Champion, long a favorite of young athletes, is looking for a higher calling. With a new purpose, look, and tone of voice, it plans to elevate the brand, reinventing some of its greatest hits and reaching out to the creative community. Vanessa LeFebvre, president of global activewear at the Hanesbrands-owned company, tells Retail Insider what’s driving the change.
Retail Insider: You came to Champion about a year ago from similar roles at Adidas, Stitch Fix and Lord & Taylor. What led you to this “Champion what moves you” repositioning?
Vanessa LeFebvre: This past year, we’ve had to ask ourselves some hard questions. We know we've made some mistakes that led to our business decline. In redefining Champion, we started with the concept that champion isn't just a noun. It's also a verb. I have this quote from Muhammad Ali on my wall that says, “Champions aren't made in gyms. Champions are made from something they have deep inside them – a desire, a dream, a vision.” It’s about what they champion, and it means standing for something. Our purpose is to champion a better tomorrow.
Retail Insider: How does that connect to creators?
LeFebvre: We've been a canvas for self-expression since the beginning, with a rich history of working with artists. [The late fashion designer] Virgil Abloh is probably the most famous.
As we think about championing a better tomorrow, we want to inspire creators, highlighting people crafting with purpose. We’re identifying athletes, artists and musicians championing something that moves them. The campaign brings together a portfolio of people from around the world. And we’re starting two-way conversations. We want to be more interactive.
Retail Insider: You compete with Adidas, Nike, and Under Armour, as well as store brands at Dick’s. What do you want people to think when they see the Champion tag?
LeFebvre: That we stand for quality. We've persevered all this time because we make amazing goods. We invented the hoodie, the first sports bra, and reverse weave. Our leggings fit. People love us for a reason, including value. And we’re elevating the clothing and introducing some higher price points, although we will continue to be an accessible brand.
Retail Insider: How so?
LeFebvre: One of the things I'm most excited about is a component called Time Capsule. It’s reminiscent of all of those vintage pieces that you love. So it feels like vintage, but it is also modern. It is built off silhouettes that we made for Harvard in the 1930s.
Retail Insider: What company is your closest competitor?
LeFebvre: We want to compete with ourselves. We look at all the competition. I'm inspired by small brands that are up-and-coming, like Alo and Gym Shark. From a size perspective, we're sort of an in-betweener, and that should be our advantage. We don't want to lose our nimbleness. I think that's how we win.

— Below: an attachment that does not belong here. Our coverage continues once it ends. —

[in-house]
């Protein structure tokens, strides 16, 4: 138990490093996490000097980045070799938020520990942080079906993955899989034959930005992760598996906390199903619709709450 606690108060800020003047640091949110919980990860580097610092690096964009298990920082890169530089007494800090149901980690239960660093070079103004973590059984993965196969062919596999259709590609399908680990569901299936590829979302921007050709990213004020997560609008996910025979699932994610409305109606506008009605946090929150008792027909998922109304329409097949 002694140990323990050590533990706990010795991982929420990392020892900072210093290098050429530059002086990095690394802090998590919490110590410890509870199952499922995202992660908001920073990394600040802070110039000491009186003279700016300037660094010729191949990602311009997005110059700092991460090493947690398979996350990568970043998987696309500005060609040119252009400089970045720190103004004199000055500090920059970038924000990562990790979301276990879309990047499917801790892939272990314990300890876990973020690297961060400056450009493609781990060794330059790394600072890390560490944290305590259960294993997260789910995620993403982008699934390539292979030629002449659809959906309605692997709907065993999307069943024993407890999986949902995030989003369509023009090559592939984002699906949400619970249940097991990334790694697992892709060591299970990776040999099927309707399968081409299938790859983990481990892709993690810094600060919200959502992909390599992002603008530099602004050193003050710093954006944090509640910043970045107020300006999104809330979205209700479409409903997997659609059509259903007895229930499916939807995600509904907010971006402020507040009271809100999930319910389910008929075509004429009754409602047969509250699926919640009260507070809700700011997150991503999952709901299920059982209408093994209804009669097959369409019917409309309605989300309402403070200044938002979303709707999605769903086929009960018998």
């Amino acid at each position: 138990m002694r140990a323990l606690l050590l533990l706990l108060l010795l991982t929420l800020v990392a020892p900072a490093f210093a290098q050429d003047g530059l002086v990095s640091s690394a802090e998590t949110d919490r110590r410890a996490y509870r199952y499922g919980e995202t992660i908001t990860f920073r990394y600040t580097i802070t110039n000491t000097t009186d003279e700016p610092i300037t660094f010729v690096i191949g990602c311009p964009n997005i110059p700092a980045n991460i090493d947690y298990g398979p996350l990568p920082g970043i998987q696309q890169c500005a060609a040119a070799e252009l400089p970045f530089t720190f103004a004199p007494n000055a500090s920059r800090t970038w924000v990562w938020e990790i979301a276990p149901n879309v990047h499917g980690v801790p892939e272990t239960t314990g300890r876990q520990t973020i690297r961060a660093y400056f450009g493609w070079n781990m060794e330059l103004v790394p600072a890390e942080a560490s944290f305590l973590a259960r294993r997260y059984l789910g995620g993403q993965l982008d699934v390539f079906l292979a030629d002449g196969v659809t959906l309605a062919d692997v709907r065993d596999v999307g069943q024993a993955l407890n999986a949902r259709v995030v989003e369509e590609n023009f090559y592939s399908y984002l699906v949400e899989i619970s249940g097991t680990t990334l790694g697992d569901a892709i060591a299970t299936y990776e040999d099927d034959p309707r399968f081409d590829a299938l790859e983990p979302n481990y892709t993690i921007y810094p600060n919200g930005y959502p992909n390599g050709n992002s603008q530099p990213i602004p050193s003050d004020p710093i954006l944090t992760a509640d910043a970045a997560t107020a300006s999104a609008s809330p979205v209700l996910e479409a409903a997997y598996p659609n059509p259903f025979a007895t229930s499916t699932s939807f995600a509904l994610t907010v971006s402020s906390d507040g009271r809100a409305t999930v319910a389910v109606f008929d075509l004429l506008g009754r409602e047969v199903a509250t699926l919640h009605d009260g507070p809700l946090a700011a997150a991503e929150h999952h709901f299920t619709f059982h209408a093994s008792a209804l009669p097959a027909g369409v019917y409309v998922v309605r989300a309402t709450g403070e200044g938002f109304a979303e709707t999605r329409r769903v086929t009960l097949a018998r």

Retail Insider: Champion has nearly 50 retail stores in the U.S. How do you balance your role as a wholesale brand builder versus a retailer? Are they the same hat?
LeFebvre: Yes, they help one another. The number of brand impressions is very influential for purchase. People don’t necessarily buy something the first time they see it. They see it on social media, on someone in the street, or in a store.
So, the interaction between wholesale and retail is more symbiotic than people want to talk about. All these impressions drive a buyer's decision. It just requires being clear on the strategic intent of retail.
With CRM data, we're making sure we have the right partners and amplifying that in ways that support our own D2C expression. It varies by market. In Japan, for instance, our D2C penetration is almost a third of the business, and that’s true in Europe, too. Retail in the U.S. is not easy, so it must be thoughtful.
Retail Insider: How often do you go to stores?
LeFebvre: All the time. My husband makes fun of me.
We're opening our first Champion-exclusive employee store in Winston-Salem North Carolina, and I'm there a couple of times a week. Whenever I travel, it's the first thing I do. I’ve been to almost every state and know where to find the malls.
Retail Insider: What’s the media plan for the new ads?
LeFebvre: Very targeted. We’ll be bigger in New York, with billboards. And we’re changing the way we show up in colleges, where we have a big presence. We’re creating immersive experiences and inviting students to be part of it. It includes the “Champion Creators Program,” up to $50,000 in funding.
Retail Insider: Can you put the size of the campaign in context?
LeFebvre: It is the year's biggest, and we did reserve money in the first half to support this. This is a global campaign, the first time we’ve used the same approach in every single one of our regions. Each region will bring its own influencers, so there is a local flair. But the storyline is all the same. That’s a first for Champion.